distributing the uplink communications signals received by at least one remote unit among the plurality of remote units to the at least one remote radio source.
2. The method of claim 1, comprising receiving the remote downlink communications signals in the radio source remote unit from the at least one remote radio source physically connected to the radio source remote unit.
3. The method of claim 2, comprising receiving the remote downlink communications signals in the radio source remote unit from the at least one remote radio source directly physically connected to the radio source remote unit.
4. The method of claim 1, comprising receiving the remote downlink communications signals in the radio source remote unit from the at least one remote radio source wirelessly connected to the radio source remote unit.
5. The method of claim 1, comprising:
distributing the downlink communications signals from the central unit directly to the plurality of remote units;
receiving the uplink communications signals in the central unit directly from the plurality of remote units;
receiving the downlink communications signals directly from the central unit in each of the plurality of remote units;
distributing the downlink communications signals from each of the plurality of remote units to at least one client device; and
receiving the uplink communications signals from the at least one client device in each of the plurality of remote units.
6. The method of claim 5, comprising:
distributing the received uplink communications signals from each of the plurality of remote units directly to the central unit;
distributing the remote downlink communications signals from the radio source remote units directly to the central unit; and
distributing the uplink communications signals received directly from the central unit to the at least one remote radio source.
7. The method of claim 1, comprising:
distributing the downlink communications signals to one or more upstream remote units among the plurality of remote units;
receiving upstream uplink communications signals from the one or more upstream remote units;
receiving the downlink communications signals in one or more downstream remote units among the plurality of remote units, from the one or more upstream remote units;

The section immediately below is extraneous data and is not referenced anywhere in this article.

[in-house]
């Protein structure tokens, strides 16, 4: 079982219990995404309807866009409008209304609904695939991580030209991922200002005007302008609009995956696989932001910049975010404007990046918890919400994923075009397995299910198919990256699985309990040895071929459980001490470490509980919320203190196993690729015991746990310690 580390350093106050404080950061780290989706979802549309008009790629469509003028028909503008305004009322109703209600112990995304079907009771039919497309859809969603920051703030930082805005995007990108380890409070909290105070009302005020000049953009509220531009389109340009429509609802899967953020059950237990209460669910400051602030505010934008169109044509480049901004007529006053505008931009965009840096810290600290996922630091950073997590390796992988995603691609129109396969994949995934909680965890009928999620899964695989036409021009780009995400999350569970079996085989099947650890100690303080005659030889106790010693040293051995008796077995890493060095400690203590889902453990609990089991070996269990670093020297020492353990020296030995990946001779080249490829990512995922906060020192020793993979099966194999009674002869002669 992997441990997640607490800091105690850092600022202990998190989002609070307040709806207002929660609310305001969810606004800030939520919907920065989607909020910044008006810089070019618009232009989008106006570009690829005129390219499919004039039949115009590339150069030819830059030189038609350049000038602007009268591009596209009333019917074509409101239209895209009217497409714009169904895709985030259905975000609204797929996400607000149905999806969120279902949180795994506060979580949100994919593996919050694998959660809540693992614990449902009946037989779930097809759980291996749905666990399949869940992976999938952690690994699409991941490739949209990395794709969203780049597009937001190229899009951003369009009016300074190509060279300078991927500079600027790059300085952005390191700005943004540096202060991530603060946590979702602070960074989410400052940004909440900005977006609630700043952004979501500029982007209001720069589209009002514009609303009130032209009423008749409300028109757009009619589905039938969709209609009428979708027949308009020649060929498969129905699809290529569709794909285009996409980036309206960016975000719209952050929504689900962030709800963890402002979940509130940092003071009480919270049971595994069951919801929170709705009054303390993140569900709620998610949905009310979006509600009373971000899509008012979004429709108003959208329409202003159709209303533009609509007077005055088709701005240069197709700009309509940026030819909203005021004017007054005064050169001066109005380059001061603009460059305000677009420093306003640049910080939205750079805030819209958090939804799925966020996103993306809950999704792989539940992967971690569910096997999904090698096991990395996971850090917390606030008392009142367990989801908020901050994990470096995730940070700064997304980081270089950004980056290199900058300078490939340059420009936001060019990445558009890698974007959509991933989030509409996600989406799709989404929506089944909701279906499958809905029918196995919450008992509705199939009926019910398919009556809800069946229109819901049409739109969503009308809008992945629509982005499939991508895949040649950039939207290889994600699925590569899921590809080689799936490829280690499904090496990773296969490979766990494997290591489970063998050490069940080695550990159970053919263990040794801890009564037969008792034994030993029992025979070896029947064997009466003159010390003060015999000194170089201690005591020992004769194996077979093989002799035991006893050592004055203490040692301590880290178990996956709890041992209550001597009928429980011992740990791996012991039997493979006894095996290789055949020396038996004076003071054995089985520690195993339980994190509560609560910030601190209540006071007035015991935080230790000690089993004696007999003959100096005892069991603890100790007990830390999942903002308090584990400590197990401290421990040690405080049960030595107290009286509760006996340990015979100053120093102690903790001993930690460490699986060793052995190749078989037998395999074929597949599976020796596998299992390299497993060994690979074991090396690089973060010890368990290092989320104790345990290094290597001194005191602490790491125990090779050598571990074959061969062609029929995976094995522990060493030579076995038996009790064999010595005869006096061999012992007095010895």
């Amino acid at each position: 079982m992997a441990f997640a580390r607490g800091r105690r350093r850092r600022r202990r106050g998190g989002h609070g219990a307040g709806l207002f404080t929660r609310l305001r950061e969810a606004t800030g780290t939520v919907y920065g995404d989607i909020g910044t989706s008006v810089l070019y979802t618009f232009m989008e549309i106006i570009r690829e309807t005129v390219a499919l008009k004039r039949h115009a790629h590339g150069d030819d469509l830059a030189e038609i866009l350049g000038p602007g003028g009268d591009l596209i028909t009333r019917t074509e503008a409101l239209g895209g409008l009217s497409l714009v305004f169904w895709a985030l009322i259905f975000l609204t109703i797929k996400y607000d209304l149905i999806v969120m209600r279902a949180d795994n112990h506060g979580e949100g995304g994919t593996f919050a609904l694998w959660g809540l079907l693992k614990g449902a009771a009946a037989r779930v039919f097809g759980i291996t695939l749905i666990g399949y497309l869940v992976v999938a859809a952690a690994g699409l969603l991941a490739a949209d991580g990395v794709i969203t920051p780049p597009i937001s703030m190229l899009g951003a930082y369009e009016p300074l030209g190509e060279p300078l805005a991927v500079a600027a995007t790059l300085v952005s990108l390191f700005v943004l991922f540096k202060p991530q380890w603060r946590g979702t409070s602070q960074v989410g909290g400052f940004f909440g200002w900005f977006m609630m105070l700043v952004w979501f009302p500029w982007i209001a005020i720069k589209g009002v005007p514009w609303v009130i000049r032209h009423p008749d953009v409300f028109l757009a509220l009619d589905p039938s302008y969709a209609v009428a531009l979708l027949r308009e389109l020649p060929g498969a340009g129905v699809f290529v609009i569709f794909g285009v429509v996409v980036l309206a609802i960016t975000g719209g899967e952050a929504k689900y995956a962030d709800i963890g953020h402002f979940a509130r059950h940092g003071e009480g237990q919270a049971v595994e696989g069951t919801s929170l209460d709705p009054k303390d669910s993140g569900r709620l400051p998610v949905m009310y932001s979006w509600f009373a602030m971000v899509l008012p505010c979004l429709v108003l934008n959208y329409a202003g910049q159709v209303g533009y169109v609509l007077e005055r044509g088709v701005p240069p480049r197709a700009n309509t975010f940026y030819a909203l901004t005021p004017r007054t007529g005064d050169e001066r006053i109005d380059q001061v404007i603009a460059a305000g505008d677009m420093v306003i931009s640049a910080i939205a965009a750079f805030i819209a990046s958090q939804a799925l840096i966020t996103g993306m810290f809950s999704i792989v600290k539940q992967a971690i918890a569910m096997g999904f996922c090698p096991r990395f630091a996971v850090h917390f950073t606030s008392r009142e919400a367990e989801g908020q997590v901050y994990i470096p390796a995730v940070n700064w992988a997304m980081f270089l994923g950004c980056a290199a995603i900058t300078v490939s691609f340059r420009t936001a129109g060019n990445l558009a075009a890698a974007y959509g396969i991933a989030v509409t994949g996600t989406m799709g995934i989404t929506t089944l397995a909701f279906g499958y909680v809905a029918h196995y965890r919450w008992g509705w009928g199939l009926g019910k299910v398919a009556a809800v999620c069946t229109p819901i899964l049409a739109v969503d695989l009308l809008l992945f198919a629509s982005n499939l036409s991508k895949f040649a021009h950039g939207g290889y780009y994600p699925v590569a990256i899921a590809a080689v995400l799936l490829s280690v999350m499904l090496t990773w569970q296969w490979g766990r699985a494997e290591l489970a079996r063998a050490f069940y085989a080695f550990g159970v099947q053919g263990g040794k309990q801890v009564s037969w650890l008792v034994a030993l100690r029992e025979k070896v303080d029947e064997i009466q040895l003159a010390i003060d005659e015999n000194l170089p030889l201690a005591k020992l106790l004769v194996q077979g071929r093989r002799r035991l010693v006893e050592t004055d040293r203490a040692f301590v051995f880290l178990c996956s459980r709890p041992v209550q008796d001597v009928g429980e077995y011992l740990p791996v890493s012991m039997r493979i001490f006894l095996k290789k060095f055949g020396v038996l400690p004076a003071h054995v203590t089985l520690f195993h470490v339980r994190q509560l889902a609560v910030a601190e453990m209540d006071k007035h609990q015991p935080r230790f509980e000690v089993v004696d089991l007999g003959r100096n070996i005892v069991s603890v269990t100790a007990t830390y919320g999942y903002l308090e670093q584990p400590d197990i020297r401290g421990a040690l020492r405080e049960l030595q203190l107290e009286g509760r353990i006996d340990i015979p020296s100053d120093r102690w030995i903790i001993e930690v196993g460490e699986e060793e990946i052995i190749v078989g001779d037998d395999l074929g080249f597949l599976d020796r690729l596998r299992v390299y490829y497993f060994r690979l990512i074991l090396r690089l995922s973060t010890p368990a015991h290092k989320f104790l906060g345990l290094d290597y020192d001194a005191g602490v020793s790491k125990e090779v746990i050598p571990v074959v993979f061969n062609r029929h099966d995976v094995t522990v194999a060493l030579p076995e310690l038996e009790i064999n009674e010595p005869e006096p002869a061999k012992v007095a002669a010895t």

distributing the downlink communications signals from the one or more downstream remote units to at least one client device;
receiving the uplink communications signals from the at least one client device in the one or more downstream remote units; and
distributing the received uplink communications signals from the one or more downstream remote units to the one or more upstream remote units.
8. The method of claim 7, comprising:
receiving upstream downlink communications signals in one or more radio source remote units among the plurality of remote units, from the one or more upstream remote units;
distributing the upstream downlink communications signals from the one or more radio source remote units to at least one client device;
distributing the uplink communications signals as upstream uplink communications signals from the one or more radio source remote units to the one or more upstream remote units;
receiving downstream downlink communications signals from the one or more downstream remote units in the one or more radio source remote units;
distributing the downstream downlink communications signals from the one or more radio source remote units to at least one client device; and
distributing the uplink communications signals as downstream uplink communications signals from the one or more radio source remote units to the one or more downstream remote units.
9. The method of claim 8, further comprising:
distributing the received uplink communications signals from the at least one client device, from the one or more radio source remote units to the at least one remote radio source;
distributing the received upstream uplink communications signals from the one or more upstream remote units, from the one or more radio source remote units to the at least one remote radio source; and
distributing the received downstream uplink communications signals from the one or more upstream remote units, from the one or more radio source remote units to the at least one remote radio source.
10. A remote unit for exchanging communications signals in a distributed communications system (DCS) comprising: